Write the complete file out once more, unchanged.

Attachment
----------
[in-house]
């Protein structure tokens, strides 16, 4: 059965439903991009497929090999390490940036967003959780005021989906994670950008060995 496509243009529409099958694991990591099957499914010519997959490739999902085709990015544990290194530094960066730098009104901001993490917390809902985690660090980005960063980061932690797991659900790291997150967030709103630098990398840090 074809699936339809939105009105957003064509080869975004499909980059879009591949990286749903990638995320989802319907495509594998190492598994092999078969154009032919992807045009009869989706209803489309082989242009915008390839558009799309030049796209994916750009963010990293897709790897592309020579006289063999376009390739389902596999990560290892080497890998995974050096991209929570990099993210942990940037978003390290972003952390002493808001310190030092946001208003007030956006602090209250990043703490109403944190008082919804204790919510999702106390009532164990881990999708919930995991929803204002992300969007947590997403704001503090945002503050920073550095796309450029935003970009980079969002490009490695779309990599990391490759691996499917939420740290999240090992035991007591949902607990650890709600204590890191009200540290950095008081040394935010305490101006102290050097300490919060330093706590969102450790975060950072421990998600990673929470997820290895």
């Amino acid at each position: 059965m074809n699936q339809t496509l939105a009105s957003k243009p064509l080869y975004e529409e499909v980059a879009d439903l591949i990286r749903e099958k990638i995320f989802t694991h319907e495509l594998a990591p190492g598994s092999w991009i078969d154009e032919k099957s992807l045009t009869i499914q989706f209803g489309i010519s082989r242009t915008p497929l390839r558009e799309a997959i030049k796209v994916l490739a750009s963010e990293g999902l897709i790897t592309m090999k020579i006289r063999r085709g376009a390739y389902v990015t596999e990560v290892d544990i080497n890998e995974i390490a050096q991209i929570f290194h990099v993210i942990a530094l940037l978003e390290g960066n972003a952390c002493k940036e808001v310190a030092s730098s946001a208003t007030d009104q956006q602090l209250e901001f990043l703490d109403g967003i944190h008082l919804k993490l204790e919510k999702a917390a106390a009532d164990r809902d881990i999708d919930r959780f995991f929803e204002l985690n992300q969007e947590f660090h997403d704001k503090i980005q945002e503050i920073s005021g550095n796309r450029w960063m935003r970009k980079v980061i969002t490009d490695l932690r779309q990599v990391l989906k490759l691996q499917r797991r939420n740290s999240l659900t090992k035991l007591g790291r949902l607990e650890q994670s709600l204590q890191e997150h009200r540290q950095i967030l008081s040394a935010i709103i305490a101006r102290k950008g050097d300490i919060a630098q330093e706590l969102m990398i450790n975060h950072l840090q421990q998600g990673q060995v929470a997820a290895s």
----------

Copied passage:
[in-house]
């Protein structure tokens, strides 16, 4: 059965439903991009497929090999390490940036967003959780005021989906994670950008060995 496509243009529409099958694991990591099957499914010519997959490739999902085709990015544990290194530094960066730098009104901001993490917390809902985690660090980005960063980061932690797991659900790291997150967030709103630098990398840090 074809699936339809939105009105957003064509080869975004499909980059879009591949990286749903990638995320989802319907495509594998190492598994092999078969154009032919992807045009009869989706209803489309082989242009915008390839558009799309030049796209994916750009963010990293897709790897592309020579006289063999376009390739389902596999990560290892080497890998995974050096991209929570990099993210942990940037978003390290972003952390002493808001310190030092946001208003007030956006602090209250990043703490109403944190008082919804204790919510999702106390009532164990881990999708919930995991929803204002992300969007947590997403704001503090945002503050920073550095796309450029935003970009980079969002490009490695779309990599990391490759691996499917939420740290999240090992035991007591949902607990650890709600204590890191009200540290950095008081040394935010305490101006102290050097300490919060330093706590969102450790975060950072421990998600990673929470997820290895």
């Amino acid at each position: 059965m074809n699936q339809t496509l939105a009105s957003k243009p064509l080869y975004e529409e499909v980059a879009d439903l591949i990286r749903e099958k990638i995320f989802t694991h319907e495509l594998a990591p190492g598994s092999w991009i078969d154009e032919k099957s992807l045009t009869i499914q989706f209803g489309i010519s082989r242009t915008p497929l390839r558009e799309a997959i030049k796209v994916l490739a750009s963010e990293g999902l897709i790897t592309m090999k020579i006289r063999r085709g376009a390739y389902v990015t596999e990560v290892d544990i080497n890998e995974i390490a050096q991209i929570f290194h990099v993210i942990a530094l940037l978003e390290g960066n972003a952390c002493k940036e808001v310190a030092s730098s946001a208003t007030d009104q956006q602090l209250e901001f990043l703490d109403g967003i944190h008082l919804k993490l204790e919510k999702a917390a106390a009532d164990r809902d881990i999708d919930r959780f995991f929803e204002l985690n992300q969007e947590f660090h997403d704001k503090i980005q945002e503050i920073s005021g550095n796309r450029w960063m935003r970009k980079v980061i969002t490009d490695l932690r779309q990599v990391l989906k490759l691996q499917r797991r939420n740290s999240l659900t090992k035991l007591g790291r949902l607990e650890q994670s709600l204590q890191e997150h009200r540290q950095i967030l008081s040394a935010i709103i305490a101006r102290k950008g050097d300490i919060a630098q330093e706590l969102m990398i450790n975060h950072l840090q421990q998600g990673q060995v929470a997820a290895s």